When I was growing up, I knew kale only as the curly leaves that served as decorative dividers inside grocery store meat and deli display cases. At some point, when I was a young adult, kale turned trendy, and I started seeing it on restaurant menus and in glossy cookbooks, baby food and in all kinds of packaged snacks.
But those who keep a garden year-round know kale well. In the depths of winter, one of a gardeners’ last spots of green will be the kale patch. “On a blustery winter day, it’s not uncommon to find me out in the garden, brushing the snow off the kale I plan to fix for dinner,” writes Marian Morash in The Victory Garden Cookbook.
Morash notes that kale can withstand a severe frost, and it’s even easier to grow than cabbage. She supplies all kinds of ideas for what to do with it, but her strongest recommendation is to blanch the thick leaves in heavily salted water until they wilt but still hold their bite. Dressed with chilli oil or lots of lemon juice, topped with a tadka or a fried egg, it makes a simple side dish or even brunch.
But drop that blanched kale into a food processor or blender with garlic, nuts, olive oil and Parmesan cheese, and you’ve got a pesto made of winter’s deepest green, full of round, bold flavours and a texture that’s pleasantly velvety.
It’s great stirred into soup or risotto, makes a lush topping for crusty bread, can be stuffed into a sandwich, used as a marinade or drizzled atop roasts. But, as with pesto Genovese, it’s an ideal sauce for pasta.
The Italians knew this first, of course. Cavolo nero, or Tuscan kale, generally doesn’t grow south of Rome. Like all kale, it’s said to turn sweet right after a frost, when it’s picked and then blanched, braised or turned into thick soups like ribollita and farinata di cavolo nero, a porridge-like dish with polenta and Tuscan kale.
But we’re after pesto di cavolo nero. It’s an old Tuscan recipe, said to be popular when the season’s fresh olive oil, pungent and green, makes an especially good marriage with the hardy leaves of cavolo nero. Countless cookbooks have published recipes for the saucy, cold-weather pesto.
I found this recipe for kale pesto, below, buried in The Washington Post’s archives from 2008. It was adapted from one published in The Real Dirt on Vegetables by John Peterson, and its ingredients and method agree with all of the other variations on kale pesto I’ve seen over the years.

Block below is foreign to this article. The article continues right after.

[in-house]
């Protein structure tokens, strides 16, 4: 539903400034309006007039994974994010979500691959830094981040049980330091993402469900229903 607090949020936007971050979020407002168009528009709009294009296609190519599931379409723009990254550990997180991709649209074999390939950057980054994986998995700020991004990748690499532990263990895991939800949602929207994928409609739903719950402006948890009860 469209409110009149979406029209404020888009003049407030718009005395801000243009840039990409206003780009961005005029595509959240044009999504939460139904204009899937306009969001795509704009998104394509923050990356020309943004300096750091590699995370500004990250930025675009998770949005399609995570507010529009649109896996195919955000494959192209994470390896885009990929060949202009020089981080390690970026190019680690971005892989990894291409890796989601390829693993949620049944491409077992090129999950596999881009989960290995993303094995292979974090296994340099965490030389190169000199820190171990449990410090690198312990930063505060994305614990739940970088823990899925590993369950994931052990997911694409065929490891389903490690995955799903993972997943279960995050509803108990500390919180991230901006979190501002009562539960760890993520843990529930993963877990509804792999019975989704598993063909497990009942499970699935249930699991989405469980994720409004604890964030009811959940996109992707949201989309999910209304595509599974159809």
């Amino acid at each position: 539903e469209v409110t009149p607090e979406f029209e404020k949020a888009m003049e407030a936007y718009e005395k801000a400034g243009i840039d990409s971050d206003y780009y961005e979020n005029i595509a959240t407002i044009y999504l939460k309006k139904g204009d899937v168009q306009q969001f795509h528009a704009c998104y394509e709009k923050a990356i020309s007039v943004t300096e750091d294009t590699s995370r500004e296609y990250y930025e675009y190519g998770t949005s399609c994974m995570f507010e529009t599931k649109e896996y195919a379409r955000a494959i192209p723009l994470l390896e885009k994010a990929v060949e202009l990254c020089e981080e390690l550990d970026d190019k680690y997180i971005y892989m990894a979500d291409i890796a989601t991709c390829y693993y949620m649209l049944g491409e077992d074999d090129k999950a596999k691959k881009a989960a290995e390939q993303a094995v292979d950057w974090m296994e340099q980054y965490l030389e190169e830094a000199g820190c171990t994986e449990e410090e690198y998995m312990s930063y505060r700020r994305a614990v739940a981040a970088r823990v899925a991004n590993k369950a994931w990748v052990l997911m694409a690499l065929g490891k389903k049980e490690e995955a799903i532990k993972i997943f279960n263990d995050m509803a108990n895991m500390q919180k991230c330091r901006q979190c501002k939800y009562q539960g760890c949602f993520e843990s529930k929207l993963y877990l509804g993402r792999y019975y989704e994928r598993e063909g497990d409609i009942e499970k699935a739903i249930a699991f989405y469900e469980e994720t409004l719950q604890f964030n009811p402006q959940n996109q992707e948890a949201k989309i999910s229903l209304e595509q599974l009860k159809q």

And while it’s ideal on pasta, don’t let that stop you from using it to top your morning eggs or savoury oatmeal, stirring it into soup or braised beans, adding a touch of white wine vinegar to turn it into a dressing for salads or using it as a dip for or drizzle atop roasted vegetables.
Time: 30 minutes
2 tsp fine salt, plus more as needed
230g kale, preferably lacinato, thick stems removed and leaves coarsely chopped
2 cloves garlic, smashed
30g chopped walnuts, toasted (see NOTE)
120ml extra-virgin olive oil, plus more as needed
40g grated Parmesan cheese, plus more as needed
Freshly ground black pepper
Deep green, thanks to hardy leaves of kale, this is a pesto designed to brighten the dark days of winter. Ensure the kale is tender enough to blend into a smooth sauce by first cooking it in boiling water. This will also set the pesto’s dark green colour and help keep it fresh for almost a week. Any dark leafy greens will work in place of kale, including collards and chard.
Tuscan or lacinato kale’s dark green leaves make an especially eye-catching sauce but any kale or dark leafy green will work here. If you use tougher greens such as collards, you may need to blanch them for longer to be sure they’re tender enough to puree.
I like the bite of fresh garlic but you could tame its peppery punch by blanching it alongside the kale or sautéing it in some of the olive oil. Allow it to cool before proceeding with the recipe.
Walnuts go well with kale but you could use pine nuts or any other kind of nut, or pumpkin seeds. You could also skip the nuts.
The cheese adds lots of flavour here but to make this pesto vegan, omit it and add a tablespoon or more of nutritional yeast.
1. In a large pot over high heat, bring the water and salt to a rolling boil. Meanwhile, in a large bowl, prepare an ice bath.
2. Add the kale to the boiling water and cook, uncovered, until tender, about 5 minutes. Using a slotted spoon or spider, transfer the kale to the prepared ice bath and let cool completely, then strain and, using your hands, squeeze as much water from it as possible.
3. In a food processor, combine the garlic, walnuts and kale and whiz until well combined. Pour in the oil in a steady stream, and pulse until a smooth puree forms. If the pesto seems too thick, add additional oil until it reaches your desired consistency.
4. Transfer the pesto to a medium bowl and stir in the cheese. Taste, and season with additional cheese and/or salt, and pepper, if desired.
To toast walnuts: Heat a heavy skillet, such as cast-iron, over medium heat. Add the chopped walnuts and stir constantly until they start to brown and become fragrant, about 5 minutes. Alternatively, place them on a baking sheet and toast at 160C for 5 to 10 minutes. Keep an eye on them as they can burn quickly, which will make them taste bitter.
Nutrition information per tablespoon: Calories: 73; Total Fat: 7 g; Saturated Fat: 1 g; Cholesterol: 2 mg; Sodium: 64 mg; Carbohydrates: 1 g; Dietary Fiber: 1 g; Sugars: 1 g; Protein: 1 g.
This analysis is an estimate based on available ingredients and this preparation. It should not substitute for a dietitian’s or nutritionist’s advice.
How to store: Refrigerate for up to 5 days.
Adapted from “The Real Dirt on Vegetables” by John Peterson (Gibbs Smith, 2006).